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[114] the corps were passed over, marched three miles, and encamped for the night on the northern bank of Duck River.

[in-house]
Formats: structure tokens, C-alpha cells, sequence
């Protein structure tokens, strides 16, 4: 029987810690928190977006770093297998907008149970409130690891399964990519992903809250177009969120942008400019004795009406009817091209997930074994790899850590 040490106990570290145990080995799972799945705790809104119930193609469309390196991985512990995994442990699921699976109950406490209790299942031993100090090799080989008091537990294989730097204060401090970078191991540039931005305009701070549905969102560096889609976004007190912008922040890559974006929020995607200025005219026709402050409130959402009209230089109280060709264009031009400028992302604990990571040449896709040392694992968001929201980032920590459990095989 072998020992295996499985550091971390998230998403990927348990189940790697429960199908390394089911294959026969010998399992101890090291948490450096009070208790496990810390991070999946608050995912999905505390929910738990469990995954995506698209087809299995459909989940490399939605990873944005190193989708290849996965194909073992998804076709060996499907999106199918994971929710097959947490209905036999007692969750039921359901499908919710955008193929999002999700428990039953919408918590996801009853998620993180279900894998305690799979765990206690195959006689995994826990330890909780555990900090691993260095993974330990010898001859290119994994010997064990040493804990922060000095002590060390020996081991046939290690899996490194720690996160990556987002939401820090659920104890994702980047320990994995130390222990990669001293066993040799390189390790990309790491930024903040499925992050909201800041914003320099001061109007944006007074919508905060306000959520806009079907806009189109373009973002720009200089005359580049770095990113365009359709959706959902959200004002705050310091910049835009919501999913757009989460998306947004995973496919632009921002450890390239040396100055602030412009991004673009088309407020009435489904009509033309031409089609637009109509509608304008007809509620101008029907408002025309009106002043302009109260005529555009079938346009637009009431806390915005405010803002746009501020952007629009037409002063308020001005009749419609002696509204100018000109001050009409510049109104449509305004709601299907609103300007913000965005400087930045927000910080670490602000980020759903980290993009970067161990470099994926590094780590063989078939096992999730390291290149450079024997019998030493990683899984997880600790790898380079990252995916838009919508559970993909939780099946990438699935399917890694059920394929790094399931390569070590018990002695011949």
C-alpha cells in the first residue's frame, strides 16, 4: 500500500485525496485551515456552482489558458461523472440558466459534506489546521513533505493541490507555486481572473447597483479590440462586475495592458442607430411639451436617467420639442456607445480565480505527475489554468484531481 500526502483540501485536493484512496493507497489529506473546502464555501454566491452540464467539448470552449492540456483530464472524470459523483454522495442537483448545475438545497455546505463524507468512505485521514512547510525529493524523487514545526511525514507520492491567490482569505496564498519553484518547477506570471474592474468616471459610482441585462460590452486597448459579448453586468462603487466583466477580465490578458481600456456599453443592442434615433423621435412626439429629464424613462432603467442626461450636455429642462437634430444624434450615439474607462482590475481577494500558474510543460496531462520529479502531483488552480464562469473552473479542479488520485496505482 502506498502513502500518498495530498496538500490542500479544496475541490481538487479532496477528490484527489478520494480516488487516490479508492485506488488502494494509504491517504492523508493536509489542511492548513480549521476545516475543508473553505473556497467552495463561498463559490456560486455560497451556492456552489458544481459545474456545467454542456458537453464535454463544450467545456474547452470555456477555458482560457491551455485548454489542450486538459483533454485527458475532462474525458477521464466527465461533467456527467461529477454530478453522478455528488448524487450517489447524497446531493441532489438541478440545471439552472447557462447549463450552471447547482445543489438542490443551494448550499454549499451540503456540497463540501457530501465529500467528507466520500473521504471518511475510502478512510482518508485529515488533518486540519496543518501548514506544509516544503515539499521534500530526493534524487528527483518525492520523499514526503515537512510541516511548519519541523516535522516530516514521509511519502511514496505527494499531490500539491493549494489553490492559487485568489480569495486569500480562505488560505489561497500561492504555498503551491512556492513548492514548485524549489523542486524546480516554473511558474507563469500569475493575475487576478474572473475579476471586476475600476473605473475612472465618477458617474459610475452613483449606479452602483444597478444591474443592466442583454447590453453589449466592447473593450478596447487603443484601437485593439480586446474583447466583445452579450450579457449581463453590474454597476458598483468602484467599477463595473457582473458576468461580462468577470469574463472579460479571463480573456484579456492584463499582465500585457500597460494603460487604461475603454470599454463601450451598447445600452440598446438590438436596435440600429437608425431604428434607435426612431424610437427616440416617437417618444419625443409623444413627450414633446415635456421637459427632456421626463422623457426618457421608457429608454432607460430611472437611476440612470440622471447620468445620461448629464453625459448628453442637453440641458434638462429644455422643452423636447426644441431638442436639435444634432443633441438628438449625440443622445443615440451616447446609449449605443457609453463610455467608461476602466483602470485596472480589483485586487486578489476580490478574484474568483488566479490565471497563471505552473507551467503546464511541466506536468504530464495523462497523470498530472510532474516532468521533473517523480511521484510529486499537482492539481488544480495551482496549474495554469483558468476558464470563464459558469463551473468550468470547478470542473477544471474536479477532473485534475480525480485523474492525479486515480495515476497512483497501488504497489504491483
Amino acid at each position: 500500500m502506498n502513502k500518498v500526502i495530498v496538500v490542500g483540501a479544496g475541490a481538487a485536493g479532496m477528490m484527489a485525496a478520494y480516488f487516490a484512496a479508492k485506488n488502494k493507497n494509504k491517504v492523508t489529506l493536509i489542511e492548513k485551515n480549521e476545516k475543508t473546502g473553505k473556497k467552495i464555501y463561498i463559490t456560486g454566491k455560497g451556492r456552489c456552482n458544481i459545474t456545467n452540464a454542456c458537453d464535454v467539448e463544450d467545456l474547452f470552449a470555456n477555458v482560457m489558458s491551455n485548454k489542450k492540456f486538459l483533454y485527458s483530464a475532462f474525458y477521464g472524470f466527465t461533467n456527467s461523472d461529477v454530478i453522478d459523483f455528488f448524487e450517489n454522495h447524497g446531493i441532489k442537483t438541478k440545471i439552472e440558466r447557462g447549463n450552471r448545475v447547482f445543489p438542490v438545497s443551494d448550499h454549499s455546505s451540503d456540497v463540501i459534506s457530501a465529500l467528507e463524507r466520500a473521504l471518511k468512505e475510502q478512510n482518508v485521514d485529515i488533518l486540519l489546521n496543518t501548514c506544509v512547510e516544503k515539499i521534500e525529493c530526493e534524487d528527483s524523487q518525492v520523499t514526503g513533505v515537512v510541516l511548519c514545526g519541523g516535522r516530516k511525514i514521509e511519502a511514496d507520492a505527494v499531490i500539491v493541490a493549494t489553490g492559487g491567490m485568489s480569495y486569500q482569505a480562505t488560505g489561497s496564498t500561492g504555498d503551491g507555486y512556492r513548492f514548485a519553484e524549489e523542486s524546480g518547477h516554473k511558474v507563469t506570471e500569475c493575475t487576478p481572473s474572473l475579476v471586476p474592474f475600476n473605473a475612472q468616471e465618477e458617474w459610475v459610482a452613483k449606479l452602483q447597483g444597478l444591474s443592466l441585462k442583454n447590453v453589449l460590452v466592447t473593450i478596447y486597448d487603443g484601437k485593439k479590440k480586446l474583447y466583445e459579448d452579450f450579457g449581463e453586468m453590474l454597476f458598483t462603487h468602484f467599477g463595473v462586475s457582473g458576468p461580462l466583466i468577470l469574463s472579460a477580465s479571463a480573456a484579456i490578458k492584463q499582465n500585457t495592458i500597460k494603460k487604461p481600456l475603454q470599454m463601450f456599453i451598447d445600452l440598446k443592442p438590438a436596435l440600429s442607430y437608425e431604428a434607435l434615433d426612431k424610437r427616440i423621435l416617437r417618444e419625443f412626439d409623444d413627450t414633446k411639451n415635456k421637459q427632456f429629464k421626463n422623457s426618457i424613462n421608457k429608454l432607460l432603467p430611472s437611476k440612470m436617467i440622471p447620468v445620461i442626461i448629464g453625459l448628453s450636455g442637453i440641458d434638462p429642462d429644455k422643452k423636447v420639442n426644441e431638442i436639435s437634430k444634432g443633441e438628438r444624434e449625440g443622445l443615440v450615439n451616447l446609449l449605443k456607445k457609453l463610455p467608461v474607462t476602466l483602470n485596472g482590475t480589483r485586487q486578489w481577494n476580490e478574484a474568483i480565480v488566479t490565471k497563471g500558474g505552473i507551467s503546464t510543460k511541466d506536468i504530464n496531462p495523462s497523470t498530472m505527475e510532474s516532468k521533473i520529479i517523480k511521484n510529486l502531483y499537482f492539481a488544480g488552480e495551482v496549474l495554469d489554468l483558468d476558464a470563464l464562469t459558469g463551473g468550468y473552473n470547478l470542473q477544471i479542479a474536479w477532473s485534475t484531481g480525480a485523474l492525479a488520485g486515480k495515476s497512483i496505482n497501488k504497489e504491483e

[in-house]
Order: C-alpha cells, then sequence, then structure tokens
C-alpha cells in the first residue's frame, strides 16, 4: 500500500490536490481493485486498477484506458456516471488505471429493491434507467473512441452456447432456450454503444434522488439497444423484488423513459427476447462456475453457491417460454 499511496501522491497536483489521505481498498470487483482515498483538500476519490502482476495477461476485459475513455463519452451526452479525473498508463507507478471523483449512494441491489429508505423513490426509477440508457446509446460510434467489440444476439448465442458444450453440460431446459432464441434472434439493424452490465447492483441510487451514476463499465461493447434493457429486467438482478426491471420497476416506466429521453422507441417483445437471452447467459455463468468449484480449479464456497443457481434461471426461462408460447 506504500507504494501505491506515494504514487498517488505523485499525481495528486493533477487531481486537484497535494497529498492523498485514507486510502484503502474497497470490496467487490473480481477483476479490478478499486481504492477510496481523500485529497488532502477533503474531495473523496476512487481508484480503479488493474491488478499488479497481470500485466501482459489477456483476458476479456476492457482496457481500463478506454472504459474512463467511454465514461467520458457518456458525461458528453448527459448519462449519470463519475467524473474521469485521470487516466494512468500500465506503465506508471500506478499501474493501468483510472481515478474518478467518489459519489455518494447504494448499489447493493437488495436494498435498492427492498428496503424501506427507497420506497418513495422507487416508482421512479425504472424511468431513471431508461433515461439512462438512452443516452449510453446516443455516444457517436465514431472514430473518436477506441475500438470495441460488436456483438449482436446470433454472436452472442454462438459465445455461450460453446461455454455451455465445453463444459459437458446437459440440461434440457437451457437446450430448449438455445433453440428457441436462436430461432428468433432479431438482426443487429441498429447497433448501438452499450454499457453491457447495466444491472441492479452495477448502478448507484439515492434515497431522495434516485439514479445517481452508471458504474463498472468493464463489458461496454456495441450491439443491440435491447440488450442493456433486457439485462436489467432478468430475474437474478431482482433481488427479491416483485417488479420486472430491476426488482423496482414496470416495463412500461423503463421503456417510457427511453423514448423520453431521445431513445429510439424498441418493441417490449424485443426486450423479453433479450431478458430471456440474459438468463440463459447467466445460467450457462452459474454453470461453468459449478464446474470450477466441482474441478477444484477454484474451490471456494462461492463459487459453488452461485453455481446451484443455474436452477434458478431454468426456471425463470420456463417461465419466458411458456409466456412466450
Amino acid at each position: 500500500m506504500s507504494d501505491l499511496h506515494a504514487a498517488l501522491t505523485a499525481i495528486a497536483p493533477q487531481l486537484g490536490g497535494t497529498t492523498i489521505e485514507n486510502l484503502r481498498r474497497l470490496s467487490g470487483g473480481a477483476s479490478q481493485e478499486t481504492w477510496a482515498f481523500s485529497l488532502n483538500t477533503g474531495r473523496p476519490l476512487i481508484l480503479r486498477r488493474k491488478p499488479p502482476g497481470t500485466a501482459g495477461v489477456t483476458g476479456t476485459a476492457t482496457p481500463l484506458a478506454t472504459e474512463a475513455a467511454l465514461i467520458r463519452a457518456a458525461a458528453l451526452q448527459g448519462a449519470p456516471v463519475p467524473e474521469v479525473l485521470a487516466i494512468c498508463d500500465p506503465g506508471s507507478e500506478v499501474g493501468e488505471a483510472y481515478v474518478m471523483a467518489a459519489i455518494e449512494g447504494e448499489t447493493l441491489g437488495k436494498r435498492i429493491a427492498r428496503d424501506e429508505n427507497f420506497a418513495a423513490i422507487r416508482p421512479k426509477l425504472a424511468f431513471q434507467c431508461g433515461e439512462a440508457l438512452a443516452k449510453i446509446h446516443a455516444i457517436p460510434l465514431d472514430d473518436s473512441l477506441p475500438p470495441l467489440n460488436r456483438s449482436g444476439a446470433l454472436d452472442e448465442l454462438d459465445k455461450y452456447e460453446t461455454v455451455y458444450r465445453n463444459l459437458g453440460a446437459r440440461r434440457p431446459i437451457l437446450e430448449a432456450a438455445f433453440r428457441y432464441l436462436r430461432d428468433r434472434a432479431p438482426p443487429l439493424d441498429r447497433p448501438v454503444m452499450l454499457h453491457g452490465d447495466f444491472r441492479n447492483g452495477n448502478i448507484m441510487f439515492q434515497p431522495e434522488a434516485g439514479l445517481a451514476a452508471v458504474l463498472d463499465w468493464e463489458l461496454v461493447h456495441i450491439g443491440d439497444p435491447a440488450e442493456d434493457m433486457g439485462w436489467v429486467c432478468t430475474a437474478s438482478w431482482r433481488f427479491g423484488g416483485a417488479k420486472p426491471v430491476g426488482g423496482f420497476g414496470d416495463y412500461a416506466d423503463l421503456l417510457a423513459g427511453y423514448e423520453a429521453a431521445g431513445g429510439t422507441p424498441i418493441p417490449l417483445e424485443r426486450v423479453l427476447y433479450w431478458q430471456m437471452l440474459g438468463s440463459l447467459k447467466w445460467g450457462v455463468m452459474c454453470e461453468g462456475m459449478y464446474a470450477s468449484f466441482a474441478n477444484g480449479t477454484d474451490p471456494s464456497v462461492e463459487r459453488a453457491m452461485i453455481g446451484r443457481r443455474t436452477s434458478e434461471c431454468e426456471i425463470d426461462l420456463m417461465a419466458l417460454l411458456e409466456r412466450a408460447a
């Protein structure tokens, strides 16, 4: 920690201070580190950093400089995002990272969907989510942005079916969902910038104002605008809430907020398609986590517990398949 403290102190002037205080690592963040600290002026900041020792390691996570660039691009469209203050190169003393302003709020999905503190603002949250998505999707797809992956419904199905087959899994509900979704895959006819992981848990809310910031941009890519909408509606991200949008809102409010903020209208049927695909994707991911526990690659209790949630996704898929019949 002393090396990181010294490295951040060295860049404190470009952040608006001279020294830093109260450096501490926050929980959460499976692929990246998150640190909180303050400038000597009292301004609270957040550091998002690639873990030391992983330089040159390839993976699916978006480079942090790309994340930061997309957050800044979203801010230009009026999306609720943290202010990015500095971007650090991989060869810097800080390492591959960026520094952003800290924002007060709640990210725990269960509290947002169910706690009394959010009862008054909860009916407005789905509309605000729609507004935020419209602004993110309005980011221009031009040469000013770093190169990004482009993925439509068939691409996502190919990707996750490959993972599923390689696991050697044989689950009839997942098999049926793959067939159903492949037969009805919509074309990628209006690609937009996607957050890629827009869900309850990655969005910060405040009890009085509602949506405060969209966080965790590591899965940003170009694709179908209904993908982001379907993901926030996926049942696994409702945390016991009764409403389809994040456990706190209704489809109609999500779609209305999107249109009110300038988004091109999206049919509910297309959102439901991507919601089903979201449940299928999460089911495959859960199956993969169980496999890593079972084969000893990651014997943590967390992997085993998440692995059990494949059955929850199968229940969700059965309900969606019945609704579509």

During the night of the twentieth the weather became bitterly cold. Wednesday, the twenty-first, operations were suspended, and the corps remained quietly in camp, as the pontoon train, detained by the swollen streams, the inclement weather, and the miserable condition of the roads, had not been able to get to the front. The day was bitterly cold, and the rest which the command gained by lying in camp was much needed after their arduous and laborious service of the many preceding days. During the night of the twenty-first, between midnight and daylight, the pontoon train came up and reported. I had, as early as the evening of the twentieth, encamped a brigade (the First brigade of the Third division Colonel Streight, commanding) on the margin of the river, ready to lay down the bridge the very earliest moment that it could be done. So soon as it was light enough to work, the morning of the twenty-second, a sufficient number of pontoons (they were canvas) were put together to throw across the river a detachment of the Fifty-first Indiana to clear the opposite bank of the enemy. The service was handsomely performed by the detachment, and quite a number of prisoners was the result of the operations. So soon as the opposite bank was cleared of the enemy, Colonel Streight commenced to lay down the bridge, and completed the work with celerity; though, owing to the inexperience of the troops in such service, and the extreme coldness of the weather, more time was consumed in doing it than could have been desired. So soon as the bridge was completed, passed over the infantry of the corps; and during the time which intervened before the hour designated by the commanding General for the cavalry to commence crossing, succeeded in getting over most of the artillery, and a sufficiency of the ammunition and baggage trains, to permit the corps to continue the pursuit. After crossing the river I moved the corps a mile out of the town of Columbia, which stands on the southern bank of the river, and encamped it for the remainder of the night. During the evening of the twenty-second, the commanding General informed me that he wished the pursuit continued by the Fourth corps and the cavalry conjointly, so soon as the cavalry had crossed the river; that he wished the Fourth corps to press down the turnpike road, and the cavalry to move through the country on either side the corps. Friday, the twenty-third, I rested near Columbia, waiting for the cavalry to complete its passage of Duck River, till midday, when, the cavalry not being yet over, I informed the commanding General I would move the corps a few miles to the front that afternoon, encamp for the night, and wait the following morning for the cavalry to move out, with which, as already stated, I had been instructed to co-operate. While at Duck River we learned that the enemy had thrown several pieces of artillery into the river, being unable to get them across. We also learned that his rear guard was composed of all the organized infantry that could be drawn from his army, which was placed under the command of General Walthall, and his cavalry, commanded by General Forrest.